I do agree with following behind first guy in the drift when it comes to the fly gear.
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  #10  
Old 10-17-2002, 05:42 PM
watersprite watersprite is offline
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Sean,

It's apples and oranges yielding up a tainted fruit salad. It is personal ethics AND fly angler ethics. They are inseparable. Just take the Enron fiasco as an example - Is it only personal ethics? Or is it just business ethics? I say it is both.

And to shrug it off with, "That is nothing we can fix", is a total cop out. Doing and saying nothing will effect nothing but, speaking up at least puts the offending party on notice that his peers DO hold him accountable for such transgression(s). If enough speak up the average offender will change if only to find some peace. Sticking ones head in the sand simply states that you don't care enough. Silence and inaction simply condones such behavior.

ws

Last edited by watersprite; 10-17-2002 at 06:17 PM.
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  #11  
Old 10-17-2002, 06:26 PM
fredaevans fredaevans is offline
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Spring "combat fishing" on the Rogue.

Interesting enough (I use a spey rod 99% of the time) most gear guys will give someone with a spey rod all the room in the world or we both (frequently they're right across the river from you) just pay attention and time our casts. I've got a fly line working, he's got 2-3 oz of lead.

Very rare that we will get our lines crossed as, with the spey rod, you can make some pretty radical adjustments to keep out of 'his' way. Most of the gear guys watch you work for a few minutes and get in sink with the casting flow (being able to see the fly line really helps here). Looks like we're going to get at cross purposes I just throw a huge upstream mend and stop the line or give a sharp upstream tug on the rod (same effect as it pops my line up and out of the way). So it blows my drift, big deal.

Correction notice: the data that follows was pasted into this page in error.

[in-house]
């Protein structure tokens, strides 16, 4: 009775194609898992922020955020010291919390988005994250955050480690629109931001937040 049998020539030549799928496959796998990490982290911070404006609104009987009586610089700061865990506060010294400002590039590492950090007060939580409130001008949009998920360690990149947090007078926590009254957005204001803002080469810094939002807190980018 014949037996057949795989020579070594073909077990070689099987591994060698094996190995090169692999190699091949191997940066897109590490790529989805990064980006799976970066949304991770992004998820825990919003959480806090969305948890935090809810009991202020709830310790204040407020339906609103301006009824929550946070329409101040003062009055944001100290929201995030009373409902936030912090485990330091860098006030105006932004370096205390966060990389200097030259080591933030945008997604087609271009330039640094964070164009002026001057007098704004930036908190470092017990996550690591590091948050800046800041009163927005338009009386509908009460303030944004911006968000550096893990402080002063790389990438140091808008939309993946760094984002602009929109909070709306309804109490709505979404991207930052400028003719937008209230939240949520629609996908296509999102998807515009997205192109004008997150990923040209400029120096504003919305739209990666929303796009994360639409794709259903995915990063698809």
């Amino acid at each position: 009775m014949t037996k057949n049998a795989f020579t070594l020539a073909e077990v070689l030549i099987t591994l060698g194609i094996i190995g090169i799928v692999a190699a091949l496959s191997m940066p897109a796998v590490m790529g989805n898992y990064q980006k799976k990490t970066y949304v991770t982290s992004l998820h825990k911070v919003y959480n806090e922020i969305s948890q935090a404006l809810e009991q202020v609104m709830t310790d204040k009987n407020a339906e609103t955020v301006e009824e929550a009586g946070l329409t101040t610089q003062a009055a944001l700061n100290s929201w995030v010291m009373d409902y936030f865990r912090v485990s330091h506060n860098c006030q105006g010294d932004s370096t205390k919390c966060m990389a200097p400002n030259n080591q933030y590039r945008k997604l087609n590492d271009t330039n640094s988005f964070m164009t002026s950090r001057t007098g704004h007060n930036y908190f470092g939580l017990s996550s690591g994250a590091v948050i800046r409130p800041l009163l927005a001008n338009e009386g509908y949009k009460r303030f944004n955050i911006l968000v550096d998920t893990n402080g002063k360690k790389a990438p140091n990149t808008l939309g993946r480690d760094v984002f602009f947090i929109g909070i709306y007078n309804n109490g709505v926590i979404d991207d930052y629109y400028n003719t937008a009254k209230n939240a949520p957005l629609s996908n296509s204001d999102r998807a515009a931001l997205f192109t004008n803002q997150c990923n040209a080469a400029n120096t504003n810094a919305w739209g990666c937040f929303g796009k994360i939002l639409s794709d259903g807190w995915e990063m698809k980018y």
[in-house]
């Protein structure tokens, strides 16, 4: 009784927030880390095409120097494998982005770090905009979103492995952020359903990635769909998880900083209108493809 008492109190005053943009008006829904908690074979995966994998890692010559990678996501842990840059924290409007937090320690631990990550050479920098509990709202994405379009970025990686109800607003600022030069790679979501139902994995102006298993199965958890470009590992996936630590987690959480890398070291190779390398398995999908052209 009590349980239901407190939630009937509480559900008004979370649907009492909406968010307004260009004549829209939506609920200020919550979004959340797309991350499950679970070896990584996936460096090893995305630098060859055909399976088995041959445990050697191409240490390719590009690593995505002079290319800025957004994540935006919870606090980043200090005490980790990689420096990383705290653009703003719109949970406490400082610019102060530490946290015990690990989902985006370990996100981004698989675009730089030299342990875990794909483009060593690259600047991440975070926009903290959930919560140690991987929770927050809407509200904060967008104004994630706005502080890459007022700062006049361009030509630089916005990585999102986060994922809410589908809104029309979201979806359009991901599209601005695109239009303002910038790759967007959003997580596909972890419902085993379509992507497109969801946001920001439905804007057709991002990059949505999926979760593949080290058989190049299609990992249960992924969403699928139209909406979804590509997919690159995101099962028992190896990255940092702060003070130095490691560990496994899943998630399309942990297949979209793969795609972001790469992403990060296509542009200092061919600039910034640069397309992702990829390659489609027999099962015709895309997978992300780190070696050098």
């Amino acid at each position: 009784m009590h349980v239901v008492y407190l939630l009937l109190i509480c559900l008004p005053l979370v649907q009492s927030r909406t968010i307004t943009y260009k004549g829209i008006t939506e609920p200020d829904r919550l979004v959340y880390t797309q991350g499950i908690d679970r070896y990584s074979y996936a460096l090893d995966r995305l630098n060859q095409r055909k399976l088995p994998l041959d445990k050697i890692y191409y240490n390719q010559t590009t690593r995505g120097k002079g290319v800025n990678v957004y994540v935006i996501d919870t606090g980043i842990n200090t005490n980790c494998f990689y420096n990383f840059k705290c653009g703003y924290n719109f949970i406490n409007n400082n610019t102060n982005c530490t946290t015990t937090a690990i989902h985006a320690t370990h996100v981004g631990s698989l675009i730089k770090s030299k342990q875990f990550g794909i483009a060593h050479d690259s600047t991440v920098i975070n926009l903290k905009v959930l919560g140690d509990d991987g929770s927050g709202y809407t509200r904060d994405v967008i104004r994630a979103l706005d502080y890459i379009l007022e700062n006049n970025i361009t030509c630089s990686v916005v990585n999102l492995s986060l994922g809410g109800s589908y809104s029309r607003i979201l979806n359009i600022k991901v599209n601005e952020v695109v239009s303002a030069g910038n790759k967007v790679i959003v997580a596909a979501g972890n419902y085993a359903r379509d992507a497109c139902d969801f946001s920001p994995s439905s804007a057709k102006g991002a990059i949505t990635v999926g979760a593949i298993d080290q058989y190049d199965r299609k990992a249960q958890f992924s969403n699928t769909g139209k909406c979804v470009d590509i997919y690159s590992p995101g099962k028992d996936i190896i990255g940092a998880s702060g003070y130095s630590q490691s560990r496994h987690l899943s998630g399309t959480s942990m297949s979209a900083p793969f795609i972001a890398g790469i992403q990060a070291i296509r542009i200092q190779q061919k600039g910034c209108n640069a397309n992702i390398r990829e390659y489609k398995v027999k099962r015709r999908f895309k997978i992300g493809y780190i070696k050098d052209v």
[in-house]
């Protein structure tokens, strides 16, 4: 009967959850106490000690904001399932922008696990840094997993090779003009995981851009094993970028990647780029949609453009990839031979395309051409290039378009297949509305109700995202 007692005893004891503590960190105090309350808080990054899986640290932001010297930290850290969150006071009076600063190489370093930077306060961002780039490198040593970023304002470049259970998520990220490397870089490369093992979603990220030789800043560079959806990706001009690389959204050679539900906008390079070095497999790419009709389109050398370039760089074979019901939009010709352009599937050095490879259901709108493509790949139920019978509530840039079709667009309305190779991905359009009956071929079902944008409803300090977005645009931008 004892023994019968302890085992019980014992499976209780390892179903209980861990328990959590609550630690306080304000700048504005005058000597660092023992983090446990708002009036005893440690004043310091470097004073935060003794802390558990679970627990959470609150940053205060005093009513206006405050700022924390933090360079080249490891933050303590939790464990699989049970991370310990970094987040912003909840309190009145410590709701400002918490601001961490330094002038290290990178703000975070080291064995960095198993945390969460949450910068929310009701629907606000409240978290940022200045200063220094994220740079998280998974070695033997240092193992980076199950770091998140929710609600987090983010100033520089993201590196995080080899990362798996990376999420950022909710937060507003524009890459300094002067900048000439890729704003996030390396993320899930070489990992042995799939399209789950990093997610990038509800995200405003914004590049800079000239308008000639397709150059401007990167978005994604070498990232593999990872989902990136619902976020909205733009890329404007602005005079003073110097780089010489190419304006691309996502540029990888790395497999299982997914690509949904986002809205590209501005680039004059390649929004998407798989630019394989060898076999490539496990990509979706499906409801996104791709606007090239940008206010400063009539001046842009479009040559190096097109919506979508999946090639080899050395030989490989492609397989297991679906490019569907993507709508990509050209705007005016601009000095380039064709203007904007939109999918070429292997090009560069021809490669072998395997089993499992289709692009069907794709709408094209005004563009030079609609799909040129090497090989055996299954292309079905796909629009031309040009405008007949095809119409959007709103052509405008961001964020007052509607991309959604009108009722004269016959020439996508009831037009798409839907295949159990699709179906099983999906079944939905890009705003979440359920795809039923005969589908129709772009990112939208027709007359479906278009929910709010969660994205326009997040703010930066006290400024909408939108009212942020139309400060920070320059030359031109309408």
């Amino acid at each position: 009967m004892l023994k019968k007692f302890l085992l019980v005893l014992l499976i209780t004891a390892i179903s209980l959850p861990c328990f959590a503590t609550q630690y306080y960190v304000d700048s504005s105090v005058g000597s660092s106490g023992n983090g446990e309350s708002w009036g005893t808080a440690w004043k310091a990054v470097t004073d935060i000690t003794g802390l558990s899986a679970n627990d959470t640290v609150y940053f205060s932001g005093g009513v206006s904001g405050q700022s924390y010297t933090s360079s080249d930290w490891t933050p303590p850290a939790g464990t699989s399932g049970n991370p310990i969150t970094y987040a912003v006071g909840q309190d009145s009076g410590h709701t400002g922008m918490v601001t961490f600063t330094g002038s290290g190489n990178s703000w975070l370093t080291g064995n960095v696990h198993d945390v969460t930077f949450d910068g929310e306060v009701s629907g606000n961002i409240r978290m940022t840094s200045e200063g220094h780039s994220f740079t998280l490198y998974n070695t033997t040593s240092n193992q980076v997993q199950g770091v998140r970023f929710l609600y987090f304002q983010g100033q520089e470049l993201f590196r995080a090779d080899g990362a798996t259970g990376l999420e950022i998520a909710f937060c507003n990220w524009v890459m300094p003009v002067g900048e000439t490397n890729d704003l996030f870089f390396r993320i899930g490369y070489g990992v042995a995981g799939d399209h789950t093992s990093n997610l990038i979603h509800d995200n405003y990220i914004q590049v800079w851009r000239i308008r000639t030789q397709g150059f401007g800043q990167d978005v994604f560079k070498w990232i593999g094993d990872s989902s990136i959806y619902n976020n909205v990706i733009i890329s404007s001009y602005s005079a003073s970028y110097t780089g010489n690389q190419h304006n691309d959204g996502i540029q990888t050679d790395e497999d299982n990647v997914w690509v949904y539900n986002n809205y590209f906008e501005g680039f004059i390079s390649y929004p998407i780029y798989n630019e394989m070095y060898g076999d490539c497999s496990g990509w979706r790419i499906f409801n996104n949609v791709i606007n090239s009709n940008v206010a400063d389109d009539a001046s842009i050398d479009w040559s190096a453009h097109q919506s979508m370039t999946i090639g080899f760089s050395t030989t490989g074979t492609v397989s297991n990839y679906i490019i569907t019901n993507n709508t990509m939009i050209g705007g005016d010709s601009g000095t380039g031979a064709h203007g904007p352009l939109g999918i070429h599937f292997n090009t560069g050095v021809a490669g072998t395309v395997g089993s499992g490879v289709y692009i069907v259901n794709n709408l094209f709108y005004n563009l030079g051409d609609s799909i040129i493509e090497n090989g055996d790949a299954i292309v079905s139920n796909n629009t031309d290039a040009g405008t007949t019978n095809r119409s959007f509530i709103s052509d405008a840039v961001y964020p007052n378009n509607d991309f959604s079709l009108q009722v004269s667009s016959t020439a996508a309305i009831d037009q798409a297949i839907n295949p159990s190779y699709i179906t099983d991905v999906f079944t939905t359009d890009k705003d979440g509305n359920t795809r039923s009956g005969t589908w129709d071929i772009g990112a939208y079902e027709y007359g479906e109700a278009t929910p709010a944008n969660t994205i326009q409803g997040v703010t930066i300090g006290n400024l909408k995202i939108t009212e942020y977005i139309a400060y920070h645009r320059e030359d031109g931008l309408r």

In the very few times I've crossed with a bankie (with one huge exception: a guide who has a reputation that would even make Satan blush) they're the ones who usually appoligize. Tell guy no sweat, I can control my line and I know he can't, so no big deal. Top this off with a huge smile and we all go back to business.

fae

The 'guide' mentioned above actually called the OSP and reported I was 'snagging fish.' When I walked out and the TWO officers saw the fly rods (and I knew one of them quite well from the river) they were both very unhappy campers to be put on a wild goose chase. Understand they had a "heart to heart" chat with the fellow.
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  #12  
Old 10-17-2002, 06:49 PM
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Watersprite I'm in total disagreement

with you on confronting these ignorant S.O.B's. The unethical fisherfolks we are discussing here already know they are exhibting rude behavior and no amount of preaching will change their practices. IMO Sean has it right. These people aren't worth the time it takes to tell them they are out of line. They already know that and do not care. Again IMO, to talk about ethics on this board is like Eddie said in the thread P M started on this same subject above. It is preaching to the choir.